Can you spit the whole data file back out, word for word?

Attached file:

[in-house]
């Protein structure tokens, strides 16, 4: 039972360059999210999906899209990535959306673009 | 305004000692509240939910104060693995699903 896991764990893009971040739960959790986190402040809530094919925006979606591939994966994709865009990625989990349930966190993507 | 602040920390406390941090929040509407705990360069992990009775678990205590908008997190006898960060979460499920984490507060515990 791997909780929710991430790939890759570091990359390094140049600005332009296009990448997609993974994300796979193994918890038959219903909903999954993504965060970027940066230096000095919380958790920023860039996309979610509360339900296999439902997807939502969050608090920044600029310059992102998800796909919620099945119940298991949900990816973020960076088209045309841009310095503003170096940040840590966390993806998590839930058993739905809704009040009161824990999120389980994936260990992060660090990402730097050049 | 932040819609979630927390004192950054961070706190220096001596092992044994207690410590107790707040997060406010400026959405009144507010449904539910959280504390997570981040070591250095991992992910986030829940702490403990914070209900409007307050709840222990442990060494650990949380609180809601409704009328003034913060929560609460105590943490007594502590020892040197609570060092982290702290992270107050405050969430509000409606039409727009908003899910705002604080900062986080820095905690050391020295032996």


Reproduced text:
[in-house]
């Protein structure tokens, strides 16, 4: 039972360059999210999906899209990535959306673009 | 305004000692509240939910104060693995699903 896991764990893009971040739960959790986190402040809530094919925006979606591939994966994709865009990625989990349930966190993507 | 602040920390406390941090929040509407705990360069992990009775678990205590908008997190006898960060979460499920984490507060515990 791997909780929710991430790939890759570091990359390094140049600005332009296009990448997609993974994300796979193994918890038959219903909903999954993504965060970027940066230096000095919380958790920023860039996309979610509360339900296999439902997807939502969050608090920044600029310059992102998800796909919620099945119940298991949900990816973020960076088209045309841009310095503003170096940040840590966390993806998590839930058993739905809704009040009161824990999120389980994936260990992060660090990402730097050049 | 932040819609979630927390004192950054961070706190220096001596092992044994207690410590107790707040997060406010400026959405009144507010449904539910959280504390997570981040070591250095991992992910986030829940702490403990914070209900409007307050709840222990442990060494650990949380609180809601409704009328003034913060929560609460105590943490007594502590020892040197609570060092982290702290992270107050405050969430509000409606039409727009908003899910705002604080900062986080820095905690050391020295032996």